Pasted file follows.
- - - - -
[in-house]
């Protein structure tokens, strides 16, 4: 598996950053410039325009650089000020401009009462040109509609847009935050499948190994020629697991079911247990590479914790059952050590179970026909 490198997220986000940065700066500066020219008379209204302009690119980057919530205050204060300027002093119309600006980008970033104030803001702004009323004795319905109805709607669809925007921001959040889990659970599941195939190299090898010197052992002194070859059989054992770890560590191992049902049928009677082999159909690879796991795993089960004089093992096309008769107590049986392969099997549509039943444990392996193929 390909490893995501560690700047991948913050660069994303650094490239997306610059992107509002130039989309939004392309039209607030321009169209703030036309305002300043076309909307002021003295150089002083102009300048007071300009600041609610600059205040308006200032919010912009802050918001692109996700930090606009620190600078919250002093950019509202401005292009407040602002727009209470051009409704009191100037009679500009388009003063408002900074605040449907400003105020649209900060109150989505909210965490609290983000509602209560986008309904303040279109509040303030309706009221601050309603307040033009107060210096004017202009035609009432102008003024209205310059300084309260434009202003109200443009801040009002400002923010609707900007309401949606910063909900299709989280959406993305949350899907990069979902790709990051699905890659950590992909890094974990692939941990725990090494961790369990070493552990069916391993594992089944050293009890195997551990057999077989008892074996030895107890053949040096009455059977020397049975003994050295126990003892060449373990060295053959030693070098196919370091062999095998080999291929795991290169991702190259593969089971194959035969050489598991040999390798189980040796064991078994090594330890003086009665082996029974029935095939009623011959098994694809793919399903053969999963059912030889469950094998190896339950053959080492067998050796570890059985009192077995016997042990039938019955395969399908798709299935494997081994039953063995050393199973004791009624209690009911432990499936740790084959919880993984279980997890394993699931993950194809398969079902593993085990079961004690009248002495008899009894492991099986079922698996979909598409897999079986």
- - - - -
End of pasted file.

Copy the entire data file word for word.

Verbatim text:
[in-house]
């Protein structure tokens, strides 16, 4: 598996950053410039325009650089000020401009009462040109509609847009935050499948190994020629697991079911247990590479914790059952050590179970026909 490198997220986000940065700066500066020219008379209204302009690119980057919530205050204060300027002093119309600006980008970033104030803001702004009323004795319905109805709607669809925007921001959040889990659970599941195939190299090898010197052992002194070859059989054992770890560590191992049902049928009677082999159909690879796991795993089960004089093992096309008769107590049986392969099997549509039943444990392996193929 390909490893995501560690700047991948913050660069994303650094490239997306610059992107509002130039989309939004392309039209607030321009169209703030036309305002300043076309909307002021003295150089002083102009300048007071300009600041609610600059205040308006200032919010912009802050918001692109996700930090606009620190600078919250002093950019509202401005292009407040602002727009209470051009409704009191100037009679500009388009003063408002900074605040449907400003105020649209900060109150989505909210965490609290983000509602209560986008309904303040279109509040303030309706009221601050309603307040033009107060210096004017202009035609009432102008003024209205310059300084309260434009202003109200443009801040009002400002923010609707900007309401949606910063909900299709989280959406993305949350899907990069979902790709990051699905890659950590992909890094974990692939941990725990090494961790369990070493552990069916391993594992089944050293009890195997551990057999077989008892074996030895107890053949040096009455059977020397049975003994050295126990003892060449373990060295053959030693070098196919370091062999095998080999291929795991290169991702190259593969089971194959035969050489598991040999390798189980040796064991078994090594330890003086009665082996029974029935095939009623011959098994694809793919399903053969999963059912030889469950094998190896339950053959080492067998050796570890059985009192077995016997042990039938019955395969399908798709299935494997081994039953063995050393199973004791009624209690009911432990499936740790084959919880993984279980997890394993699931993950194809398969079902593993085990079961004690009248002495008899009894492991099986079922698996979909598409897999079986």